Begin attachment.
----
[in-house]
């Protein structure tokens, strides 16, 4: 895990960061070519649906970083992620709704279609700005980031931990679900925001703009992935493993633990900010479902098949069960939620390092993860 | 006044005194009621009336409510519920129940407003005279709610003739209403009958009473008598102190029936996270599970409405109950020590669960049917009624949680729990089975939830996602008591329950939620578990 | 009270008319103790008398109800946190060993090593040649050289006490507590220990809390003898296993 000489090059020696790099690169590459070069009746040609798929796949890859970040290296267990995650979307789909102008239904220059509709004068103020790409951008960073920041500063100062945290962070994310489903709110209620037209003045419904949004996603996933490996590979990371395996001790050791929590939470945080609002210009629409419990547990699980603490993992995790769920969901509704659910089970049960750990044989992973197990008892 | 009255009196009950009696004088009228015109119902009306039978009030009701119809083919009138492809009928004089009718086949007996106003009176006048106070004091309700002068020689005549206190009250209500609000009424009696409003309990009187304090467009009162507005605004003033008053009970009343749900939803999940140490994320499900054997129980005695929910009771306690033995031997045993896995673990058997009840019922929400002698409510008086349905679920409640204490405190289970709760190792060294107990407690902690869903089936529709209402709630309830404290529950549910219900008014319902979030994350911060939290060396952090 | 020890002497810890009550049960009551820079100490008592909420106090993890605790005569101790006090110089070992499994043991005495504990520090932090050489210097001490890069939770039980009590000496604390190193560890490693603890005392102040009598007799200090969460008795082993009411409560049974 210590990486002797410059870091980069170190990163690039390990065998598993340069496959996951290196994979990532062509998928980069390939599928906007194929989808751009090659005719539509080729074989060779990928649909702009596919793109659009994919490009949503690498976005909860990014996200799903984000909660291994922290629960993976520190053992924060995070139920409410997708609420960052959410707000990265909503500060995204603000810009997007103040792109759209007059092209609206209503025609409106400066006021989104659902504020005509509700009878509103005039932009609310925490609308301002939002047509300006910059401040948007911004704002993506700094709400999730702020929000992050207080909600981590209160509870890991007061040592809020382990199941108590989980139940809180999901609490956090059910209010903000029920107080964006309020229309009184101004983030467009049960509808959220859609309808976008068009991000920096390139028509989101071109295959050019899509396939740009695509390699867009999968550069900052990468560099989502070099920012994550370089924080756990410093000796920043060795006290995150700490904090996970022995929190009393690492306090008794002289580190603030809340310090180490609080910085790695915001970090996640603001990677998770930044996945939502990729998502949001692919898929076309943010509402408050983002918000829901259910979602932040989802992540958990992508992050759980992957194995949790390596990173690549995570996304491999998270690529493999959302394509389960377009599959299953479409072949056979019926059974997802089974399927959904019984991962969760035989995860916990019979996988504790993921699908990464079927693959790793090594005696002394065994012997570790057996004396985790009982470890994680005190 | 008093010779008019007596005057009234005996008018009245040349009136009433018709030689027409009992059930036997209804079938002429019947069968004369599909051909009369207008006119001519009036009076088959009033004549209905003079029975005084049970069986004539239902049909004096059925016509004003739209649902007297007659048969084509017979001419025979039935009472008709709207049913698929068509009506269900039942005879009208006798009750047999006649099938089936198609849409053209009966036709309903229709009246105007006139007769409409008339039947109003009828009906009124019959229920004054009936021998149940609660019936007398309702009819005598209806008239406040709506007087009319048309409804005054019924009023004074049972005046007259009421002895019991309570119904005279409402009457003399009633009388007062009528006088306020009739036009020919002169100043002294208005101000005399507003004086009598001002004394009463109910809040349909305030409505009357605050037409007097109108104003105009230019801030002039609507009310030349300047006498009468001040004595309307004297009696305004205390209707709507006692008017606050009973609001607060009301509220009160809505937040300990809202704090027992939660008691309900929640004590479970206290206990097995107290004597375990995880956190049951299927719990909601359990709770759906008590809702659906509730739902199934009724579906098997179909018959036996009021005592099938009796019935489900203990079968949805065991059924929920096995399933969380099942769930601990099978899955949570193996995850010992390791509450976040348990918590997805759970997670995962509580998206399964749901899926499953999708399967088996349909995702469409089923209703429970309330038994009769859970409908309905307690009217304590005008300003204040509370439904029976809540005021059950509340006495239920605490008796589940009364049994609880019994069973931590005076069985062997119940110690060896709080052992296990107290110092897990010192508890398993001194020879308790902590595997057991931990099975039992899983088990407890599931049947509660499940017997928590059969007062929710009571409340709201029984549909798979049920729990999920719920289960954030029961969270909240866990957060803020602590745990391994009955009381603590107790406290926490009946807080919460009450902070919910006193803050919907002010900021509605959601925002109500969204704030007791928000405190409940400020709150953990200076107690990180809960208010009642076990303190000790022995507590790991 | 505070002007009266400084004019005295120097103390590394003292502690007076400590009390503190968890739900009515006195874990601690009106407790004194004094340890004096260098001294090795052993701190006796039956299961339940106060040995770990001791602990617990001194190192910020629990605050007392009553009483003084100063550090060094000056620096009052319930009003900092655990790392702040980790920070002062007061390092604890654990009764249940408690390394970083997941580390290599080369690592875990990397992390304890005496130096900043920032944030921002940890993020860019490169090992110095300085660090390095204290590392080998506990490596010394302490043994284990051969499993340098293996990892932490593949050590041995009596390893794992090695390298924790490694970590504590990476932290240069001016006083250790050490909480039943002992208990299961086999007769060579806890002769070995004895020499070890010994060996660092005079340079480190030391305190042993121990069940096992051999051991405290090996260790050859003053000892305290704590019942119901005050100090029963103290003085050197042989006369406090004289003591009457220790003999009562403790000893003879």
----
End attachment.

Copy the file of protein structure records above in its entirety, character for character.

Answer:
[in-house]
């Protein structure tokens, strides 16, 4: 895990960061070519649906970083992620709704279609700005980031931990679900925001703009992935493993633990900010479902098949069960939620390092993860 | 006044005194009621009336409510519920129940407003005279709610003739209403009958009473008598102190029936996270599970409405109950020590669960049917009624949680729990089975939830996602008591329950939620578990 | 009270008319103790008398109800946190060993090593040649050289006490507590220990809390003898296993 000489090059020696790099690169590459070069009746040609798929796949890859970040290296267990995650979307789909102008239904220059509709004068103020790409951008960073920041500063100062945290962070994310489903709110209620037209003045419904949004996603996933490996590979990371395996001790050791929590939470945080609002210009629409419990547990699980603490993992995790769920969901509704659910089970049960750990044989992973197990008892 | 009255009196009950009696004088009228015109119902009306039978009030009701119809083919009138492809009928004089009718086949007996106003009176006048106070004091309700002068020689005549206190009250209500609000009424009696409003309990009187304090467009009162507005605004003033008053009970009343749900939803999940140490994320499900054997129980005695929910009771306690033995031997045993896995673990058997009840019922929400002698409510008086349905679920409640204490405190289970709760190792060294107990407690902690869903089936529709209402709630309830404290529950549910219900008014319902979030994350911060939290060396952090 | 020890002497810890009550049960009551820079100490008592909420106090993890605790005569101790006090110089070992499994043991005495504990520090932090050489210097001490890069939770039980009590000496604390190193560890490693603890005392102040009598007799200090969460008795082993009411409560049974 210590990486002797410059870091980069170190990163690039390990065998598993340069496959996951290196994979990532062509998928980069390939599928906007194929989808751009090659005719539509080729074989060779990928649909702009596919793109659009994919490009949503690498976005909860990014996200799903984000909660291994922290629960993976520190053992924060995070139920409410997708609420960052959410707000990265909503500060995204603000810009997007103040792109759209007059092209609206209503025609409106400066006021989104659902504020005509509700009878509103005039932009609310925490609308301002939002047509300006910059401040948007911004704002993506700094709400999730702020929000992050207080909600981590209160509870890991007061040592809020382990199941108590989980139940809180999901609490956090059910209010903000029920107080964006309020229309009184101004983030467009049960509808959220859609309808976008068009991000920096390139028509989101071109295959050019899509396939740009695509390699867009999968550069900052990468560099989502070099920012994550370089924080756990410093000796920043060795006290995150700490904090996970022995929190009393690492306090008794002289580190603030809340310090180490609080910085790695915001970090996640603001990677998770930044996945939502990729998502949001692919898929076309943010509402408050983002918000829901259910979602932040989802992540958990992508992050759980992957194995949790390596990173690549995570996304491999998270690529493999959302394509389960377009599959299953479409072949056979019926059974997802089974399927959904019984991962969760035989995860916990019979996988504790993921699908990464079927693959790793090594005696002394065994012997570790057996004396985790009982470890994680005190 | 008093010779008019007596005057009234005996008018009245040349009136009433018709030689027409009992059930036997209804079938002429019947069968004369599909051909009369207008006119001519009036009076088959009033004549209905003079029975005084049970069986004539239902049909004096059925016509004003739209649902007297007659048969084509017979001419025979039935009472008709709207049913698929068509009506269900039942005879009208006798009750047999006649099938089936198609849409053209009966036709309903229709009246105007006139007769409409008339039947109003009828009906009124019959229920004054009936021998149940609660019936007398309702009819005598209806008239406040709506007087009319048309409804005054019924009023004074049972005046007259009421002895019991309570119904005279409402009457003399009633009388007062009528006088306020009739036009020919002169100043002294208005101000005399507003004086009598001002004394009463109910809040349909305030409505009357605050037409007097109108104003105009230019801030002039609507009310030349300047006498009468001040004595309307004297009696305004205390209707709507006692008017606050009973609001607060009301509220009160809505937040300990809202704090027992939660008691309900929640004590479970206290206990097995107290004597375990995880956190049951299927719990909601359990709770759906008590809702659906509730739902199934009724579906098997179909018959036996009021005592099938009796019935489900203990079968949805065991059924929920096995399933969380099942769930601990099978899955949570193996995850010992390791509450976040348990918590997805759970997670995962509580998206399964749901899926499953999708399967088996349909995702469409089923209703429970309330038994009769859970409908309905307690009217304590005008300003204040509370439904029976809540005021059950509340006495239920605490008796589940009364049994609880019994069973931590005076069985062997119940110690060896709080052992296990107290110092897990010192508890398993001194020879308790902590595997057991931990099975039992899983088990407890599931049947509660499940017997928590059969007062929710009571409340709201029984549909798979049920729990999920719920289960954030029961969270909240866990957060803020602590745990391994009955009381603590107790406290926490009946807080919460009450902070919910006193803050919907002010900021509605959601925002109500969204704030007791928000405190409940400020709150953990200076107690990180809960208010009642076990303190000790022995507590790991 | 505070002007009266400084004019005295120097103390590394003292502690007076400590009390503190968890739900009515006195874990601690009106407790004194004094340890004096260098001294090795052993701190006796039956299961339940106060040995770990001791602990617990001194190192910020629990605050007392009553009483003084100063550090060094000056620096009052319930009003900092655990790392702040980790920070002062007061390092604890654990009764249940408690390394970083997941580390290599080369690592875990990397992390304890005496130096900043920032944030921002940890993020860019490169090992110095300085660090390095204290590392080998506990490596010394302490043994284990051969499993340098293996990892932490593949050590041995009596390893794992090695390298924790490694970590504590990476932290240069001016006083250790050490909480039943002992208990299961086999007769060579806890002769070995004895020499070890010994060996660092005079340079480190030391305190042993121990069940096992051999051991405290090996260790050859003053000892305290704590019942119901005050100090029963103290003085050197042989006369406090004289003591009457220790003999009562403790000893003879």